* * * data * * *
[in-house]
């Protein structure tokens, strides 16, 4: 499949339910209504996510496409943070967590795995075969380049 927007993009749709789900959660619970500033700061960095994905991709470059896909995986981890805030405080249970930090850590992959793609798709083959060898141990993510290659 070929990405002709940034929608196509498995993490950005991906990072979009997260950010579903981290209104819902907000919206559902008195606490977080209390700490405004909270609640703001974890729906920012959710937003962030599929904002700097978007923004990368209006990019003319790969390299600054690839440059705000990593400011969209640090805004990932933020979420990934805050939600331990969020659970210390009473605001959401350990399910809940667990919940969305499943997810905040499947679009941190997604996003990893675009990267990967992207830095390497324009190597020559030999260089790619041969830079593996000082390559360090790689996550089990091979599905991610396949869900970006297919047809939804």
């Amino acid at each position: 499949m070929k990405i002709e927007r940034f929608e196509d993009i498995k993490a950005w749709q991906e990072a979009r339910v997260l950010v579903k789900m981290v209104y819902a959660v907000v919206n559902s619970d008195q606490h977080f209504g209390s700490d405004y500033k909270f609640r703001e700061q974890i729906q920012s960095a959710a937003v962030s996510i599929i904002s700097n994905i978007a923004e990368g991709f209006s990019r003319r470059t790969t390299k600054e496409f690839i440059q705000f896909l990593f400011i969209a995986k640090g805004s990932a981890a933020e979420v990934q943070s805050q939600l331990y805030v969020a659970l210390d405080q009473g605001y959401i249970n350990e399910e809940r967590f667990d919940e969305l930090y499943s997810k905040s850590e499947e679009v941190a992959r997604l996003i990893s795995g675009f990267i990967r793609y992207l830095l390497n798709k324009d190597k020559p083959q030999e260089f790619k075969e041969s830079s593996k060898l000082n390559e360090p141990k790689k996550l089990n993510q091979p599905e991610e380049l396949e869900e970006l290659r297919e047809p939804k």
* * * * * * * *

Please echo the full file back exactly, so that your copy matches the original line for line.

[in-house]
């Protein structure tokens, strides 16, 4: 499949339910209504996510496409943070967590795995075969380049 927007993009749709789900959660619970500033700061960095994905991709470059896909995986981890805030405080249970930090850590992959793609798709083959060898141990993510290659 070929990405002709940034929608196509498995993490950005991906990072979009997260950010579903981290209104819902907000919206559902008195606490977080209390700490405004909270609640703001974890729906920012959710937003962030599929904002700097978007923004990368209006990019003319790969390299600054690839440059705000990593400011969209640090805004990932933020979420990934805050939600331990969020659970210390009473605001959401350990399910809940667990919940969305499943997810905040499947679009941190997604996003990893675009990267990967992207830095390497324009190597020559030999260089790619041969830079593996000082390559360090790689996550089990091979599905991610396949869900970006297919047809939804």
């Amino acid at each position: 499949m070929k990405i002709e927007r940034f929608e196509d993009i498995k993490a950005w749709q991906e990072a979009r339910v997260l950010v579903k789900m981290v209104y819902a959660v907000v919206n559902s619970d008195q606490h977080f209504g209390s700490d405004y500033k909270f609640r703001e700061q974890i729906q920012s960095a959710a937003v962030s996510i599929i904002s700097n994905i978007a923004e990368g991709f209006s990019r003319r470059t790969t390299k600054e496409f690839i440059q705000f896909l990593f400011i969209a995986k640090g805004s990932a981890a933020e979420v990934q943070s805050q939600l331990y805030v969020a659970l210390d405080q009473g605001y959401i249970n350990e399910e809940r967590f667990d919940e969305l930090y499943s997810k905040s850590e499947e679009v941190a992959r997604l996003i990893s795995g675009f990267i990967r793609y992207l830095l390497n798709k324009d190597k020559p083959q030999e260089f790619k075969e041969s830079s593996k060898l000082n390559e360090p141990k790689k996550l089990n993510q091979p599905e991610e380049l396949e869900e970006l290659r297919e047809p939804k």